Mastering the New Media Landscape: A book review by Bob Morris

Posted on: April 26th, 2016 by bobmorris

Mastering New MediaMastering the New Media Landscape: Embrace the Micromedia Mindset
Barbara Cave Henricks and Rusty Shelton
Barrett Publishers (April 2016)

Here’s the mindset that will help create or increase demand for whatever you are marketing…including you

Years ago, Alvin Toffler observed, “The illiterate of the 21st century will not be those who cannot read and write, but those who cannot learn, unlearn, and relearn. ” Those who know nothing about “the new media landscape” have a significant advantage over those who think they do…but in fact don’t. That is a landscape that seems to become more volatile, uncertain, complex, and ambiguous each day. There is much to be learned, much to be unlearned, and (yes) relearned and that is why Barbara Cave Henricks and Rusty Shelton wrote this book. They want to help as many people as they can to create or increase demand for whatever they offer in categories such as products, services, ideas, associations or some combination thereof.

More specifically, they share what they have learned about subjects that include:

o The new rules of communication
o How and why those rules can change
o The opportunities in micromedia
o Discoverability and the future of marketing
o What can be learned and applied from traditional media
o The dos and don’ts of launching a speaking career

As I worked my way through Henricks and Shelton’s lively as well as informative narrative, I was again reminded of a dinner conversation I had with a prominent venture capitalist in San Francisco. When I asked how he and his associates decide which of the hundreds of applicants each month to meet with, he replied, “When we review their formal proposals, we have three questions in mind: Who are you? What do you do? and most important of all, Why should I care?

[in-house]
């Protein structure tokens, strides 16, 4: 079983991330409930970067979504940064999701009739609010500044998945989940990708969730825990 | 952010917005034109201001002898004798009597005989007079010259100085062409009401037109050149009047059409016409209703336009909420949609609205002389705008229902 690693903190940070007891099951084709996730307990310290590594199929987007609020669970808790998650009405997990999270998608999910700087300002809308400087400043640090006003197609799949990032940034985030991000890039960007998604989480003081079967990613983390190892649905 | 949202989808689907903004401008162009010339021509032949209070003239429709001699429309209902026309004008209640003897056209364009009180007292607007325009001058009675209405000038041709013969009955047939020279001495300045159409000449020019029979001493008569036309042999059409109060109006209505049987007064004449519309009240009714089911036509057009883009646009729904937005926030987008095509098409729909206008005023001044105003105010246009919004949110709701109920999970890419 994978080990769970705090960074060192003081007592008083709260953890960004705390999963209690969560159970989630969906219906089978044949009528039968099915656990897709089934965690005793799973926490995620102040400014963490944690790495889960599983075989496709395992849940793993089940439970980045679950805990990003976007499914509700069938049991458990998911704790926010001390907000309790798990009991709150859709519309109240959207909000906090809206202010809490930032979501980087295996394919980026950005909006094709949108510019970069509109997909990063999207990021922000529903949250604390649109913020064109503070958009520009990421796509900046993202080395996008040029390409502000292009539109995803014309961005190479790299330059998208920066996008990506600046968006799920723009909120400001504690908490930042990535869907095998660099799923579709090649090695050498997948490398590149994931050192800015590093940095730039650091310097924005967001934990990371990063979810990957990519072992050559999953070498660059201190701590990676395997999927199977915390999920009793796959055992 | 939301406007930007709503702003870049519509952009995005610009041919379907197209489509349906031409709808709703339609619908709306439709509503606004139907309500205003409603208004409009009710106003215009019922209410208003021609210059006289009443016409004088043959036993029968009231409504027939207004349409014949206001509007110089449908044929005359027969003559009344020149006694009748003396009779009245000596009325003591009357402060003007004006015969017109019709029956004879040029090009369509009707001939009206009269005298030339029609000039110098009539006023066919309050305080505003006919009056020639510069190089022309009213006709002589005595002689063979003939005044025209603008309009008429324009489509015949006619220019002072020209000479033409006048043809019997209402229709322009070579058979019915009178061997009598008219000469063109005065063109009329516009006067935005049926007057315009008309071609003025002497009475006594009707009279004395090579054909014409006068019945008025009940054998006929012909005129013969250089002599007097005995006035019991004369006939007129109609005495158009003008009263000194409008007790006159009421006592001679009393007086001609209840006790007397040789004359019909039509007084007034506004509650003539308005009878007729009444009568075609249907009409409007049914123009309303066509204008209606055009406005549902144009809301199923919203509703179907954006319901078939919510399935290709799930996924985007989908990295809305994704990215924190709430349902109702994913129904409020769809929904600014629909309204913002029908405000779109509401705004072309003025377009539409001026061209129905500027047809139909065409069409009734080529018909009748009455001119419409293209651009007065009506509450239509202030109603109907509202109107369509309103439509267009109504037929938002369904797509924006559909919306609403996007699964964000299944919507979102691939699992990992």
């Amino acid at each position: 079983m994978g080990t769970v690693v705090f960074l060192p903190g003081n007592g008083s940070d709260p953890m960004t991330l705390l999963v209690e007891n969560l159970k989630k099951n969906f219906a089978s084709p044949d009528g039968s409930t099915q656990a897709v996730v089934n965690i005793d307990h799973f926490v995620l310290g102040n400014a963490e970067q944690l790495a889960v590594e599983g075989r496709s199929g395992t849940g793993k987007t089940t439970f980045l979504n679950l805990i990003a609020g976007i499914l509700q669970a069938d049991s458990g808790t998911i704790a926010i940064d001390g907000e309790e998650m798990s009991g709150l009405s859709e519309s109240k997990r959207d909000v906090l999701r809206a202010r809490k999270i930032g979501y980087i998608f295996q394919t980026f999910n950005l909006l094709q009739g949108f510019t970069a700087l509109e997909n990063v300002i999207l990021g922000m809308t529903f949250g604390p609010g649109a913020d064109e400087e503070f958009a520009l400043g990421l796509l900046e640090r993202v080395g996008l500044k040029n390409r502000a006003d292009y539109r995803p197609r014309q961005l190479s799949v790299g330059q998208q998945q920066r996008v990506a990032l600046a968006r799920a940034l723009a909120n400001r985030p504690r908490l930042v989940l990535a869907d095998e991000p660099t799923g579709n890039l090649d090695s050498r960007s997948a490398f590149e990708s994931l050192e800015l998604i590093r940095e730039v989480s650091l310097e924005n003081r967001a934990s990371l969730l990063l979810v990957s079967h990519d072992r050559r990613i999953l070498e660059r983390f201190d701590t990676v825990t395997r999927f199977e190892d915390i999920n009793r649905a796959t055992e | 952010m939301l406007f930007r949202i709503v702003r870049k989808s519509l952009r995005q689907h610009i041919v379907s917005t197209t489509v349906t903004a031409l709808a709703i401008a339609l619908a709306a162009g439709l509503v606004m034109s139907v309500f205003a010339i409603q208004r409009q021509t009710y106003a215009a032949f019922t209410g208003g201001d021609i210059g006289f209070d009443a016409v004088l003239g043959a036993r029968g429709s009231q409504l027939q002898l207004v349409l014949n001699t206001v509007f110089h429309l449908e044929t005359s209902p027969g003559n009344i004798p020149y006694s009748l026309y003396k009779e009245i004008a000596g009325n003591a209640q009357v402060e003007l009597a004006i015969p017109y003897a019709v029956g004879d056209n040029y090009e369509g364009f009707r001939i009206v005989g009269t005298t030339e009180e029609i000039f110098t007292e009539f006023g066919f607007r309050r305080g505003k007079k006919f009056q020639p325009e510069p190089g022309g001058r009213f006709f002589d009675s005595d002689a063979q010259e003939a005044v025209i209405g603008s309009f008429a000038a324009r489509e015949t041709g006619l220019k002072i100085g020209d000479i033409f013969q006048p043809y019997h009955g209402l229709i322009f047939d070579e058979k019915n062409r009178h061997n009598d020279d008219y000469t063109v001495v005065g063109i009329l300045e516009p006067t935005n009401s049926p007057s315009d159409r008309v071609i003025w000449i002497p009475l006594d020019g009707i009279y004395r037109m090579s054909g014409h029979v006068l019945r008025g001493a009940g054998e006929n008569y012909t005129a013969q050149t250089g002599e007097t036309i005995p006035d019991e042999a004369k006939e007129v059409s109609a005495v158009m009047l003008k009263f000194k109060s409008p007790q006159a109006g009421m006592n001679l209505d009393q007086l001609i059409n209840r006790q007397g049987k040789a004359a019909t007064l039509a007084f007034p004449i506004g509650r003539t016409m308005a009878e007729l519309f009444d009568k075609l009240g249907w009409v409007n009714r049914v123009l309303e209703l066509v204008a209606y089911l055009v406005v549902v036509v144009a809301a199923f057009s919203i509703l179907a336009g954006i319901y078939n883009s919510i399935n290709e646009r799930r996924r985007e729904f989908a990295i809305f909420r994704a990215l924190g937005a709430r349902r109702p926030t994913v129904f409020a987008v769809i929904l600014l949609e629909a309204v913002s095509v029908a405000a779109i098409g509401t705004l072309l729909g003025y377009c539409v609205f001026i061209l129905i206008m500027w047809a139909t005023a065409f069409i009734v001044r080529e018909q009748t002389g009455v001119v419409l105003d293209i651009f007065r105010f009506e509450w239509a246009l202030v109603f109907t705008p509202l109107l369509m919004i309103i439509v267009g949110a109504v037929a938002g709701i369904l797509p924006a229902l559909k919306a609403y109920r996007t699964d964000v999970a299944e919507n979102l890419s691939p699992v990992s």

Whatever you hope to create or increase demand for, you need to keep these three questions — and especially the third — clearly in mind.

In the final chapter, Barbara Cave Henricks and Rusty Shelton recall a film, Field of Dreams, that introduced a potentially dangerous concept: “If you build it, they will come.” It is dangerous to assume that what you have built has inherent appeal. Even if it does, it is even more dangerous to assume that’s all you need to do. Today’s consumers need to know about it. More to the point, they need to care about it. And even more to the point, they need to care about it so much that they come your “baseball park in a corn field,” wherever and whatever it may be. How to make that happen? Read and then re-read this book.

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